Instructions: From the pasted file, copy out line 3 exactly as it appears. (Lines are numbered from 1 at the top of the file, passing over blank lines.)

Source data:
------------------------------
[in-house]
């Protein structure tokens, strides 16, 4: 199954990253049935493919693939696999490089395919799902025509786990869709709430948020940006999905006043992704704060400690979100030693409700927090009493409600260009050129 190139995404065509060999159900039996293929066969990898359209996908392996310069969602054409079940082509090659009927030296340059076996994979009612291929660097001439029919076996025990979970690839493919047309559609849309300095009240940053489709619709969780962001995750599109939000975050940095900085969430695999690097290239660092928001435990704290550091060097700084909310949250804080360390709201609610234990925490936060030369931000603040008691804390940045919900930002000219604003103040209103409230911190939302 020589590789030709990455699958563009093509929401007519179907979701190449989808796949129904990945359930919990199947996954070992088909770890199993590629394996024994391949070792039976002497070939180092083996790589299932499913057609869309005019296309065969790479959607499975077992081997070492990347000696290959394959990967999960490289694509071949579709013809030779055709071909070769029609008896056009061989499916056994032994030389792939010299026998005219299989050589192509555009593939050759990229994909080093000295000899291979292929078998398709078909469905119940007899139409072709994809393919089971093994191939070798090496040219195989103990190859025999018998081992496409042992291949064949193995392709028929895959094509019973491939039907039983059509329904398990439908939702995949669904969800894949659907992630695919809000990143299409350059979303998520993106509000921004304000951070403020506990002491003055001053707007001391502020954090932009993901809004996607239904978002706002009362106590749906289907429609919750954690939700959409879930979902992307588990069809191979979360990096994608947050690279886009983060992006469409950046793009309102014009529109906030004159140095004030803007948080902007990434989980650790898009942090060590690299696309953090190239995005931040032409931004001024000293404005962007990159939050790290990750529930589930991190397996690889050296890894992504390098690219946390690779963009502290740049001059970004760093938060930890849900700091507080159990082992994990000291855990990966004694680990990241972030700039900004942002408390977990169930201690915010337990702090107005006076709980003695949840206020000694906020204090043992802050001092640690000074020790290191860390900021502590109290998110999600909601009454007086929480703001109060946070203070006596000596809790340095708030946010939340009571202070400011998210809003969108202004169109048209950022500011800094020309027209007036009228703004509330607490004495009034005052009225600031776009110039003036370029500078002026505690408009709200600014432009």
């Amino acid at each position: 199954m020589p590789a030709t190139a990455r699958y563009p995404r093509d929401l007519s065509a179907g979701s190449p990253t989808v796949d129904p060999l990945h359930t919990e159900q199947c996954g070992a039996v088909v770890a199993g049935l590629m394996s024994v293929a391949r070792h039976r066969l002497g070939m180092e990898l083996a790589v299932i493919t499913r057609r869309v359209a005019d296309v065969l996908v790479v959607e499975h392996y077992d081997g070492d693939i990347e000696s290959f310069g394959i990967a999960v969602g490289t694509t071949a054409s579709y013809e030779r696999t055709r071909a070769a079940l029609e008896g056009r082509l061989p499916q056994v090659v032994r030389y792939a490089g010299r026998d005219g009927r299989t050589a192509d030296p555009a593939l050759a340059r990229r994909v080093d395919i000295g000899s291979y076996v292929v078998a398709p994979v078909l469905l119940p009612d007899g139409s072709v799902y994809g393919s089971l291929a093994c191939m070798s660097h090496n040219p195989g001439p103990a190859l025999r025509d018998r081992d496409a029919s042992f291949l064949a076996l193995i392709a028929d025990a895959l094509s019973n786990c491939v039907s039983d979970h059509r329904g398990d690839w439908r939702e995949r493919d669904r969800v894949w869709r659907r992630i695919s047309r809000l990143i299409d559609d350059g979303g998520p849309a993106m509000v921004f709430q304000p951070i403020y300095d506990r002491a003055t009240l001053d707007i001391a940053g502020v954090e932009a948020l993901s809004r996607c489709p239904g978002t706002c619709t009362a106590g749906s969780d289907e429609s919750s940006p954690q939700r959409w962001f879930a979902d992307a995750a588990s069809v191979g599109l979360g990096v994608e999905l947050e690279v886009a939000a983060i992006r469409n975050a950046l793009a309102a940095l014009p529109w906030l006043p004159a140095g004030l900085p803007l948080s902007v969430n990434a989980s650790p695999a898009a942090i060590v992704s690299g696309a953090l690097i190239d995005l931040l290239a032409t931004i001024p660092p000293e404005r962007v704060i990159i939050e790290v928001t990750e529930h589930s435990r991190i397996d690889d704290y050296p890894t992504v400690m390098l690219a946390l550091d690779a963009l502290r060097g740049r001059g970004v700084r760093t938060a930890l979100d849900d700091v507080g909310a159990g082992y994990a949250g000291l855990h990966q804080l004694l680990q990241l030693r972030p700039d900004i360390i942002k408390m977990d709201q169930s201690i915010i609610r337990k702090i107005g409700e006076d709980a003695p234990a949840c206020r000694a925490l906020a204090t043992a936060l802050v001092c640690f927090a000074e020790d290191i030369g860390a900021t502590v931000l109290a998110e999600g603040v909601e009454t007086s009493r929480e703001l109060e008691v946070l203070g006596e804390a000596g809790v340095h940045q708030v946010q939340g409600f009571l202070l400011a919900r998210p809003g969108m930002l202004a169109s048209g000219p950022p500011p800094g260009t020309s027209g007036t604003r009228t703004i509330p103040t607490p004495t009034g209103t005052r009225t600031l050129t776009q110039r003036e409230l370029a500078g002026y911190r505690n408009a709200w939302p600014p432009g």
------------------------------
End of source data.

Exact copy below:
């Amino acid at each position: 199954m020589p590789a030709t190139a990455r699958y563009p995404r093509d929401l007519s065509a179907g979701s190449p990253t989808v796949d129904p060999l990945h359930t919990e159900q199947c996954g070992a039996v088909v770890a199993g049935l590629m394996s024994v293929a391949r070792h039976r066969l002497g070939m180092e990898l083996a790589v299932i493919t499913r057609r869309v359209a005019d296309v065969l996908v790479v959607e499975h392996y077992d081997g070492d693939i990347e000696s290959f310069g394959i990967a999960v969602g490289t694509t071949a054409s579709y013809e030779r696999t055709r071909a070769a079940l029609e008896g056009r082509l061989p499916q056994v090659v032994r030389y792939a490089g010299r026998d005219g009927r299989t050589a192509d030296p555009a593939l050759a340059r990229r994909v080093d395919i000295g000899s291979y076996v292929v078998a398709p994979v078909l469905l119940p009612d007899g139409s072709v799902y994809g393919s089971l291929a093994c191939m070798s660097h090496n040219p195989g001439p103990a190859l025999r025509d018998r081992d496409a029919s042992f291949l064949a076996l193995i392709a028929d025990a895959l094509s019973n786990c491939v039907s039983d979970h059509r329904g398990d690839w439908r939702e995949r493919d669904r969800v894949w869709r659907r992630i695919s047309r809000l990143i299409d559609d350059g979303g998520p849309a993106m509000v921004f709430q304000p951070i403020y300095d506990r002491a003055t009240l001053d707007i001391a940053g502020v954090e932009a948020l993901s809004r996607c489709p239904g978002t706002c619709t009362a106590g749906s969780d289907e429609s919750s940006p954690q939700r959409w962001f879930a979902d992307a995750a588990s069809v191979g599109l979360g990096v994608e999905l947050e690279v886009a939000a983060i992006r469409n975050a950046l793009a309102a940095l014009p529109w906030l006043p004159a140095g004030l900085p803007l948080s902007v969430n990434a989980s650790p695999a898009a942090i060590v992704s690299g696309a953090l690097i190239d995005l931040l290239a032409t931004i001024p660092p000293e404005r962007v704060i990159i939050e790290v928001t990750e529930h589930s435990r991190i397996d690889d704290y050296p890894t992504v400690m390098l690219a946390l550091d690779a963009l502290r060097g740049r001059g970004v700084r760093t938060a930890l979100d849900d700091v507080g909310a159990g082992y994990a949250g000291l855990h990966q804080l004694l680990q990241l030693r972030p700039d900004i360390i942002k408390m977990d709201q169930s201690i915010i609610r337990k702090i107005g409700e006076d709980a003695p234990a949840c206020r000694a925490l906020a204090t043992a936060l802050v001092c640690f927090a000074e020790d290191i030369g860390a900021t502590v931000l109290a998110e999600g603040v909601e009454t007086s009493r929480e703001l109060e008691v946070l203070g006596e804390a000596g809790v340095h940045q708030v946010q939340g409600f009571l202070l400011a919900r998210p809003g969108m930002l202004a169109s048209g000219p950022p500011p800094g260009t020309s027209g007036t604003r009228t703004i509330p103040t607490p004495t009034g209103t005052r009225t600031l050129t776009q110039r003036e409230l370029a500078g002026y911190r505690n408009a709200w939302p600014p432009g």